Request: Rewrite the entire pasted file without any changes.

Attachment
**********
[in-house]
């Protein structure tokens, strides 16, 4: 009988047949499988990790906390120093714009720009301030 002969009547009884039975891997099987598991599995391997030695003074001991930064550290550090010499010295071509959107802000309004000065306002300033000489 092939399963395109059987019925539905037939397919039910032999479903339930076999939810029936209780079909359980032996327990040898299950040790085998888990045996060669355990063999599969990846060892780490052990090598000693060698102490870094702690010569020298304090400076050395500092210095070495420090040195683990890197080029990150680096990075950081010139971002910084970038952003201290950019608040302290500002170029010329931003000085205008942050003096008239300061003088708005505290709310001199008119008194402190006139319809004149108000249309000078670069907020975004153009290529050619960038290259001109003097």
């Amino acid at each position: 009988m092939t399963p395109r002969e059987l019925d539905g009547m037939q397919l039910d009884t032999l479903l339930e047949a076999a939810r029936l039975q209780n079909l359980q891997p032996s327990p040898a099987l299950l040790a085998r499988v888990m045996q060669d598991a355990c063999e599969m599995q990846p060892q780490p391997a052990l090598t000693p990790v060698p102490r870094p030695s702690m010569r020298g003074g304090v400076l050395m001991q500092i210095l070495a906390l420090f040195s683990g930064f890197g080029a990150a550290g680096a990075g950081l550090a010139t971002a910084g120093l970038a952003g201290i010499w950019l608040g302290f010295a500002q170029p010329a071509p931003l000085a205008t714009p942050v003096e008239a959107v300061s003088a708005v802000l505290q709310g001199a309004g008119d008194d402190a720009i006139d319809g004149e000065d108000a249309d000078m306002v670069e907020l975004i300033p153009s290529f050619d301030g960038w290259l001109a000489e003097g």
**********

[in-house]
């Protein structure tokens, strides 16, 4: 009988047949499988990790906390120093714009720009301030 002969009547009884039975891997099987598991599995391997030695003074001991930064550290550090010499010295071509959107802000309004000065306002300033000489 092939399963395109059987019925539905037939397919039910032999479903339930076999939810029936209780079909359980032996327990040898299950040790085998888990045996060669355990063999599969990846060892780490052990090598000693060698102490870094702690010569020298304090400076050395500092210095070495420090040195683990890197080029990150680096990075950081010139971002910084970038952003201290950019608040302290500002170029010329931003000085205008942050003096008239300061003088708005505290709310001199008119008194402190006139319809004149108000249309000078670069907020975004153009290529050619960038290259001109003097």
């Amino acid at each position: 009988m092939t399963p395109r002969e059987l019925d539905g009547m037939q397919l039910d009884t032999l479903l339930e047949a076999a939810r029936l039975q209780n079909l359980q891997p032996s327990p040898a099987l299950l040790a085998r499988v888990m045996q060669d598991a355990c063999e599969m599995q990846p060892q780490p391997a052990l090598t000693p990790v060698p102490r870094p030695s702690m010569r020298g003074g304090v400076l050395m001991q500092i210095l070495a906390l420090f040195s683990g930064f890197g080029a990150a550290g680096a990075g950081l550090a010139t971002a910084g120093l970038a952003g201290i010499w950019l608040g302290f010295a500002q170029p010329a071509p931003l000085a205008t714009p942050v003096e008239a959107v300061s003088a708005v802000l505290q709310g001199a309004g008119d008194d402190a720009i006139d319809g004149e000065d108000a249309d000078m306002v670069e907020l975004i300033p153009s290529f050619d301030g960038w290259l001109a000489e003097g």